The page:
“Stay Up and Fight” August 12, 2018

Posted by on Sep 7, 2018 in Sermon Archives

“Stay Up and Fight” 1 Kings 19:4-8/ Psalm 130 Ephesians 4:25-5:2/ John 6:35, 41-51   You know, there are some expressions of advice that just never die, and because they won’t die we have found ways to tweak them because, after all, we can’t be serious all the time. It was Ogden Nash that wrote, “You’re only young once, but you can stay immature indefinitely.”  And then there is, “When life gives you lemons, ask about their exchange policy.” And how about, “Learn from the mistakes of others.” Sound advice, I admit, especially if you add, “you can’t live long enough to make them all by yourself.” And so it is that when we read the Apostle Paul’s advice of “Don’t let the sun go down while you are still angry,” we are reminded of the advice given to newly weds, “Never go to bed angry.” That being said, I couldn’t help but chuckle remembering what the comic Phyllis Diller used to say, “Never go to bed angry. Stay up and fight.” At first glance, our text from Paul’s letter to the Ephesians seems to be nothing more than a list: a list of things that the church needs to put away – things like bitterness, wrath, lies and deceit. (vs 25) Therefore, having put away falsehood, let each one of you speak the truth with his neighbor, for we are members one of another. (vs 29)  Let no corrupting talk come out of your mouths, but only such as is good for building up. (vs 31) Let all bitterness and wrath and anger and clamor and slander be put away from you, along with all malice. 32 Be kind to one another, tenderhearted, forgiving one another, as God in Christ forgave you. See what I mean? This is nothing more than words of guidance and encouragement to the church at Ephesus from the founder of the church. Paul was good for that. But there was something about it that caused me to speak about it today. Something about it seemed to flick a little switch in my head and caused my imagination to run wild. That “something” was Paul’s view on this thing called anger. Now it’s safe to say that in some highly sentimental versions of the Christian faith it is taught that any form of anger is a sin. I’ve always struggled with this. I struggle because even though I am well aware of the damage that anger taken to the nth degree can cause, I am also painfully aware of the damage it can do if we keep it bottled up inside. So when Paul recognizes here that anger has its place, it came as a bit of a surprise. He also stressed that it has its limits. (vs 26 MSG)  Go ahead and be angry. You do well to be angry—but don’t use your anger as fuel for revenge....

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“The Interview” August 5, 2018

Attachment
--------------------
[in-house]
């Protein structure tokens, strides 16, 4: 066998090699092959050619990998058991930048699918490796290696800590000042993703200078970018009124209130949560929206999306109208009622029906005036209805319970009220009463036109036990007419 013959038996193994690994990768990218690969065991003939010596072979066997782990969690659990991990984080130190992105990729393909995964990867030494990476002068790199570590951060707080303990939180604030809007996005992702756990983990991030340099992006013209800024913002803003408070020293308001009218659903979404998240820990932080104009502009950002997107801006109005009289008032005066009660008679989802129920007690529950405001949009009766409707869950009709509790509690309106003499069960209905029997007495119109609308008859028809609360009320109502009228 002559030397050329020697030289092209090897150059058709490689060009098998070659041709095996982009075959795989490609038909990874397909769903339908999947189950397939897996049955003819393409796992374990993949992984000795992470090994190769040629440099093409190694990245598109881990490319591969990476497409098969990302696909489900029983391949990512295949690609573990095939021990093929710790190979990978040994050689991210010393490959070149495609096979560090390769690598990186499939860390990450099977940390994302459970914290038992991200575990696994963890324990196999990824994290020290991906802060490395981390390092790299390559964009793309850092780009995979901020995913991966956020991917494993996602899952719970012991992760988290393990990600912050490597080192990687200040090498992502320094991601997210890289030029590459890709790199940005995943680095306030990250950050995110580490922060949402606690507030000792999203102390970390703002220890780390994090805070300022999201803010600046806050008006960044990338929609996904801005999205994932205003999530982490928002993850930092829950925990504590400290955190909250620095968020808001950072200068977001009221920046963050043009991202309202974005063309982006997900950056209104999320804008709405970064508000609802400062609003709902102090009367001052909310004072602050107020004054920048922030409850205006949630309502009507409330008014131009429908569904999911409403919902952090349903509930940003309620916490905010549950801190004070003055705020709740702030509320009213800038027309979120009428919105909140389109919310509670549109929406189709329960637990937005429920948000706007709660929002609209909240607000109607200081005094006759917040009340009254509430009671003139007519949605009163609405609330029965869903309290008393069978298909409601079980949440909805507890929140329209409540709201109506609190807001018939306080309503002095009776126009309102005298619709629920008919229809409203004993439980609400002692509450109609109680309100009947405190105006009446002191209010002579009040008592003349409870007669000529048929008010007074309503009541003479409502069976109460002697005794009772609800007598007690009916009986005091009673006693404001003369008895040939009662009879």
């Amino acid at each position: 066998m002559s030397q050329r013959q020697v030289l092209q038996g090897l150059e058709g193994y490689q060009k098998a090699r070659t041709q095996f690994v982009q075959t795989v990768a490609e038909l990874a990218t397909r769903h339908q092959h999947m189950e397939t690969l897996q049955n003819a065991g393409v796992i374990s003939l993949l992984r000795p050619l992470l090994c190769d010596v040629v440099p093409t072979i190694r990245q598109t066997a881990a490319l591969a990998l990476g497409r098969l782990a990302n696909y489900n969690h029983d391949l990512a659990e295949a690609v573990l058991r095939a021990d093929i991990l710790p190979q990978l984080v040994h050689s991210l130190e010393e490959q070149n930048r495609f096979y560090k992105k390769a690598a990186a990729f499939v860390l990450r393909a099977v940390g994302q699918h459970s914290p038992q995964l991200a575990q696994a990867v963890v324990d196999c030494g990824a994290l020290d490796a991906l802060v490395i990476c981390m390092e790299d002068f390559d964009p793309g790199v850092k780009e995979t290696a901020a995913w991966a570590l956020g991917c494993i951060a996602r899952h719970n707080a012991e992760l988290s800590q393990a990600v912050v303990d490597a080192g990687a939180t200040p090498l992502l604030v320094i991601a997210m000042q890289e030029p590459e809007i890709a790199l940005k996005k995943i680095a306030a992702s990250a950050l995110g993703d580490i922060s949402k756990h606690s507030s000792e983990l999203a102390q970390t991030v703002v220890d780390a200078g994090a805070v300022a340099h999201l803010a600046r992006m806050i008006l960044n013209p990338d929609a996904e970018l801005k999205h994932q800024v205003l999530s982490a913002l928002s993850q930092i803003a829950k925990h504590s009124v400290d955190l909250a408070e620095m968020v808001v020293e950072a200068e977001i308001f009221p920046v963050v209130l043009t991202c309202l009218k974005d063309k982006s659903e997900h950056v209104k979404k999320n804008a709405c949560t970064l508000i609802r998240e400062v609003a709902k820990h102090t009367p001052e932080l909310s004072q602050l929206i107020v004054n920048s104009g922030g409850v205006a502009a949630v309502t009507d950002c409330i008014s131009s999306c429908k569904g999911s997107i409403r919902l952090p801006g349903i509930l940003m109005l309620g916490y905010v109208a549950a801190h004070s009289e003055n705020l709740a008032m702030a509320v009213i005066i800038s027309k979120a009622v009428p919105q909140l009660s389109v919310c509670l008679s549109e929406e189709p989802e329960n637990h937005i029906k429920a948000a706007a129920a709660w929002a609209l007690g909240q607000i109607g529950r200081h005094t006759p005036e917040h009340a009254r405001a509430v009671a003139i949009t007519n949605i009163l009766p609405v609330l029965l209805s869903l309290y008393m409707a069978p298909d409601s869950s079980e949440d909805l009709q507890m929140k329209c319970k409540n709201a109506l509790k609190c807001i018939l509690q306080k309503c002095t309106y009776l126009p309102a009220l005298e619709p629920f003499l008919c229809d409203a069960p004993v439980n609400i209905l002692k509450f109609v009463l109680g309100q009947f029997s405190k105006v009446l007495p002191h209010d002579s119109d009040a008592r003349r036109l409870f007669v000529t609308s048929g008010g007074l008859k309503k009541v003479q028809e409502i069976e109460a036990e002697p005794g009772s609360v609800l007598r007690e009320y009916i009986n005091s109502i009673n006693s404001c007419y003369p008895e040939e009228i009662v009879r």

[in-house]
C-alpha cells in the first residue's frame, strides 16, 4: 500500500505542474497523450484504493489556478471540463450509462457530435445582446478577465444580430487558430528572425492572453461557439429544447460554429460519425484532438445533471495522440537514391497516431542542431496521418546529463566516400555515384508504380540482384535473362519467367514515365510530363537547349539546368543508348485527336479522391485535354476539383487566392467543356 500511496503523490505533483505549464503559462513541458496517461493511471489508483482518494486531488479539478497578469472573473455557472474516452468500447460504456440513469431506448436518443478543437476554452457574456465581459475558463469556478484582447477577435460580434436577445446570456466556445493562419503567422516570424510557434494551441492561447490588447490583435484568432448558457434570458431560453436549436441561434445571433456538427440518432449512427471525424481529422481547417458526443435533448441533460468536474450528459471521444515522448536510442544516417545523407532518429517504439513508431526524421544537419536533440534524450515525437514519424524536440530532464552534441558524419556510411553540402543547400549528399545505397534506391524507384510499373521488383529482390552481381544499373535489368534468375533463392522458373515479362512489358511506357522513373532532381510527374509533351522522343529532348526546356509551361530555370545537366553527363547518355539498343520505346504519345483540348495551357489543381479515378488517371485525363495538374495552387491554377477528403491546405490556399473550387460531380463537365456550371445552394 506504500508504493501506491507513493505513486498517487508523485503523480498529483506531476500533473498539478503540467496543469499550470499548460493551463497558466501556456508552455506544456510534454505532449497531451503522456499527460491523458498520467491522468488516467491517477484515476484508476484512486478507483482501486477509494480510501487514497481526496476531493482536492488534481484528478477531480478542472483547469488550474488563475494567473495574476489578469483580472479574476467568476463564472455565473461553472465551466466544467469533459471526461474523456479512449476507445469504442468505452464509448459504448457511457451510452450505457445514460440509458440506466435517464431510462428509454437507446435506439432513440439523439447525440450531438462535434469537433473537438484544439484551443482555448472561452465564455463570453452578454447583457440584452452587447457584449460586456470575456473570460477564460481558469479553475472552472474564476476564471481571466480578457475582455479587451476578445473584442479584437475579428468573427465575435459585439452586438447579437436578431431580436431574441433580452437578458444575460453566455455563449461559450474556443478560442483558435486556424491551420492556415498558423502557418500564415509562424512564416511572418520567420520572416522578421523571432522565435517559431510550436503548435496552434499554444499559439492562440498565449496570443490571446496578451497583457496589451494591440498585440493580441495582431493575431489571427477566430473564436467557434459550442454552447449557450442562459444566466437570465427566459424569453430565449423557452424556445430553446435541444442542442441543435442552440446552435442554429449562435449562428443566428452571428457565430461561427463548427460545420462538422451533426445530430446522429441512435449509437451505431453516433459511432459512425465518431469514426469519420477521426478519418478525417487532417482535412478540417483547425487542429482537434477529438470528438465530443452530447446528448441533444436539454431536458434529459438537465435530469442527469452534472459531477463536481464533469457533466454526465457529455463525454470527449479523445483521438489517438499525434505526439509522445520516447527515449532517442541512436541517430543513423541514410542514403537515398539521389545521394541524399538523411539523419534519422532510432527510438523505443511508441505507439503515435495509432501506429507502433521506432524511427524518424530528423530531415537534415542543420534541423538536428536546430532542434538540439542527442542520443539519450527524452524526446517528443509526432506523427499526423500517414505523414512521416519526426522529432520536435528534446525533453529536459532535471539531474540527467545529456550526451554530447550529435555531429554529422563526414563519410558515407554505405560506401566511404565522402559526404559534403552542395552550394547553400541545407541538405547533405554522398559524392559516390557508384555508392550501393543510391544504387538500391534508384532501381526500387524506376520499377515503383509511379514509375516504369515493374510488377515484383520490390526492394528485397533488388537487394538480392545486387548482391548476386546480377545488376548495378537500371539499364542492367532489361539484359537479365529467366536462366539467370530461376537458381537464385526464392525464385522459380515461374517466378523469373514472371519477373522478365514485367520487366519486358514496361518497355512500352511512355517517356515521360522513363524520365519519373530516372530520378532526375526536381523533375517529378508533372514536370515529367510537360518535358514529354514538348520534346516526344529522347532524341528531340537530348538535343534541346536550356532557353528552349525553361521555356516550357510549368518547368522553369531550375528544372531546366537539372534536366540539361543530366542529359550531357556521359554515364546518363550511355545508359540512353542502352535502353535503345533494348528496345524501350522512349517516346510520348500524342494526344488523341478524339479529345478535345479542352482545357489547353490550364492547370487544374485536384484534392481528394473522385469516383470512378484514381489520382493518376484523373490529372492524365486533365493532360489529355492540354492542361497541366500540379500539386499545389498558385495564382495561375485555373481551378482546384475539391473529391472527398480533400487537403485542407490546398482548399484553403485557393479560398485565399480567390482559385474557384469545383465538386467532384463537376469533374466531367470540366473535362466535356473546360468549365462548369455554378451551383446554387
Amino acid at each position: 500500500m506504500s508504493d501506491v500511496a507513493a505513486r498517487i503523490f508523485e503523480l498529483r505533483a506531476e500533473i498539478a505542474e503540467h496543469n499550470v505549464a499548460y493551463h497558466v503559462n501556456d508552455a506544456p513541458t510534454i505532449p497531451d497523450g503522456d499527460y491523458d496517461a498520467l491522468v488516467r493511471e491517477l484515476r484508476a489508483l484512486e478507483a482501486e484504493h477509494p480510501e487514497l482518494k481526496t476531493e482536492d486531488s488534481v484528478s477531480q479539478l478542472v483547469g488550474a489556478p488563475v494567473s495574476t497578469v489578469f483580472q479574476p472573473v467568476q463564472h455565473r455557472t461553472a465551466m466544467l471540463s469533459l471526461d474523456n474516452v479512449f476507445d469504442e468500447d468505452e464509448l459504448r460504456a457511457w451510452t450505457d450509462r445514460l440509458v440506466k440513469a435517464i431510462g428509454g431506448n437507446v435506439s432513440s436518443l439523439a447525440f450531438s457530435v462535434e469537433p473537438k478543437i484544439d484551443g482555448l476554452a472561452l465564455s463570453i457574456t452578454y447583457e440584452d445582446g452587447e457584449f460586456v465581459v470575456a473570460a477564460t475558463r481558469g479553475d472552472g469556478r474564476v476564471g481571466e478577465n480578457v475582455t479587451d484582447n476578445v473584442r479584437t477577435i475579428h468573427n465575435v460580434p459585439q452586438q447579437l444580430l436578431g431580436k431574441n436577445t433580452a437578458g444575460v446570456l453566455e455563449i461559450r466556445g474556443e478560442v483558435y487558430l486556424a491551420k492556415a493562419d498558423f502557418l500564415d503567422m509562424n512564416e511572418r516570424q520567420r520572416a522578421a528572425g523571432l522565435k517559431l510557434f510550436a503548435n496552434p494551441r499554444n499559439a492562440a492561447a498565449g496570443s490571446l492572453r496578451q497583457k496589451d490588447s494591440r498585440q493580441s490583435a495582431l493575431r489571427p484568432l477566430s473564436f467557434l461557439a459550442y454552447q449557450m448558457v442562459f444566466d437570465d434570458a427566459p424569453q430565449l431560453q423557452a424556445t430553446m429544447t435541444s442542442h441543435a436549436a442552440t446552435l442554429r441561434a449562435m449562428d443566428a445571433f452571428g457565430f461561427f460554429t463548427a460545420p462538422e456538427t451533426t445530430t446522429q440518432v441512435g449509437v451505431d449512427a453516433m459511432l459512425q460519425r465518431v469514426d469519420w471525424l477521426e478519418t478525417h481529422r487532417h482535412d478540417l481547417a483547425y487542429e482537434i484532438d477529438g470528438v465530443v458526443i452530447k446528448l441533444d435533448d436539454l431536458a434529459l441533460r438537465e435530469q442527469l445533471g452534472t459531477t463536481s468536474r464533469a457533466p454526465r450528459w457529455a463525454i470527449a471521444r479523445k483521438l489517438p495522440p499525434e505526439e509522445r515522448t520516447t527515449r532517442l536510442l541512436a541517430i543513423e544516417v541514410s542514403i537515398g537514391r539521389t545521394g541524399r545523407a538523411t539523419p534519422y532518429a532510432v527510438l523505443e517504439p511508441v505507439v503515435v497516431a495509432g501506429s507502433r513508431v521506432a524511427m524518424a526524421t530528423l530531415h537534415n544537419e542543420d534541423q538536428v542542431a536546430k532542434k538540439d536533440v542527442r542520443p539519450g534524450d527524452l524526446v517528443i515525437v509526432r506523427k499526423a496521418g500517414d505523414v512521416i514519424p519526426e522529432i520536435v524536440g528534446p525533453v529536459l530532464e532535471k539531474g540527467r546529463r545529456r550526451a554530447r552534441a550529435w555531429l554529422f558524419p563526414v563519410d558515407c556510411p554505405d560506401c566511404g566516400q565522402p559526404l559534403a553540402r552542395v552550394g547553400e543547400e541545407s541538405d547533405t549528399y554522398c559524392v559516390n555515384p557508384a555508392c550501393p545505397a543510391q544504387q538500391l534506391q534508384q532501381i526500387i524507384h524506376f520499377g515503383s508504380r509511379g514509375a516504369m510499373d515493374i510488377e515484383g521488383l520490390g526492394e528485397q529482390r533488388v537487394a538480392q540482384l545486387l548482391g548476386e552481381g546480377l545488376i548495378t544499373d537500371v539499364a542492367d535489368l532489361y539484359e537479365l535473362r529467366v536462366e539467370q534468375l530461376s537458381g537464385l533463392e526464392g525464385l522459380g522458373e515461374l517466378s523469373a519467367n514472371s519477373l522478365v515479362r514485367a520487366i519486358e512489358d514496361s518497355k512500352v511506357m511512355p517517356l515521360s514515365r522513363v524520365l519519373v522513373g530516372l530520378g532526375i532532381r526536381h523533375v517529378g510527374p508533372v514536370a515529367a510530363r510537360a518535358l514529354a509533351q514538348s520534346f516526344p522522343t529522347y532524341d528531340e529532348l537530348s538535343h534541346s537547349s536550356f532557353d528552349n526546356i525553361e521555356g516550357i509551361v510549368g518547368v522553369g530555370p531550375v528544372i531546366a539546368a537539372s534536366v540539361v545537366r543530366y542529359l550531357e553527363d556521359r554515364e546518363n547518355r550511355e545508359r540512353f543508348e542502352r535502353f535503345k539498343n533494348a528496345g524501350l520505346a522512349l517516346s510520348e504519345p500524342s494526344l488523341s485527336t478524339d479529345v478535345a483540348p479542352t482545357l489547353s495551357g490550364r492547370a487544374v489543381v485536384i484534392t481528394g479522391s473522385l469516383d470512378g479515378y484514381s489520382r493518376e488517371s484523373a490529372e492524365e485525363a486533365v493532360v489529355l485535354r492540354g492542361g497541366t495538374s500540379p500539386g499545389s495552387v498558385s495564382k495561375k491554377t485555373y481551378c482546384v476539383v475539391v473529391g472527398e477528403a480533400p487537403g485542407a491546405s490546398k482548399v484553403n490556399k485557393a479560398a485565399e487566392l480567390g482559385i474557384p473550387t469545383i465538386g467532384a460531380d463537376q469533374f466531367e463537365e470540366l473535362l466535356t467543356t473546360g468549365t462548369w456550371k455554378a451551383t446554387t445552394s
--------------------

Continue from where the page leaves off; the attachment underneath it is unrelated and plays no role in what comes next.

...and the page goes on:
Posted by on Sep 7, 2018 in Sermon Archives

“The Interview” 2 Samuel 11:26-12:13a Ephesians 4:1-16 John 6:24-35   I’m going to make an assumption here that everyone in this room who has ever held a job in the open market has went through that nerve-racking process known as the job interview. You know the drill. You’ve submitted your resume or answered the ad and now you find yourself in the hot seat of an office you have never seen before. In front of you are a panel of folks whose primary purpose, it seems, is to make you as nervous as possible. And then it begins. Now for those of us who have been on the other side of the fence as the interviewers, we know the importance of the questions that we ask of those poor bundles of nerves known as the interviewees. There are a standard set of questions that seem to be asked every time, the first one being, “So tell us a little bit about yourself.” This is meant to break the ice a bit and also to get a basic idea of how cool this person will be while sitting in that hot seat. The next set of questions gets tricky. They are usually something like, “What are your biggest weaknesses?” which is followed by, “What are your biggest strengths?” Now in my experience as an interviewer, the answer you get for this question is not as important as how quickly you get it. But the list goes on: “How did you learn about this opening? Out of all the other candidates, why should we hire you?” and my favorite pair ~ “Why do you want to leave your current job?” coupled with “Describe your dream job.” If you’re lucky, you may find yourself interviewing at a place that’s not so plugged into the corporate mentality. They might ask more off the wall questions; questions like, “You’re a new addition to the crayon box. What color would you be and why?” Or how about, “We finish the interview and you step outside the office and find a lottery ticket that ends up winning $10million. What would you do?” And the question “What do you want to be when you grow up?” is always fun. The vote for my favorite whacky interview question, however, was a toss up between “Would you rather fight one horse sized duck, or 100 duck-sized horses?” and “A penguin walks through that door right now wearing a sombrero. What does he say and why is he here?” Tough questions, and folks in the business of hiring people have made a science of them. Now at this point, I imagine you are all wondering what the heck this has to do with anything anyhow. No, I have not been out looking for another job – I’m quite satisfied where I am, thanks to all of you. Truth be told:...

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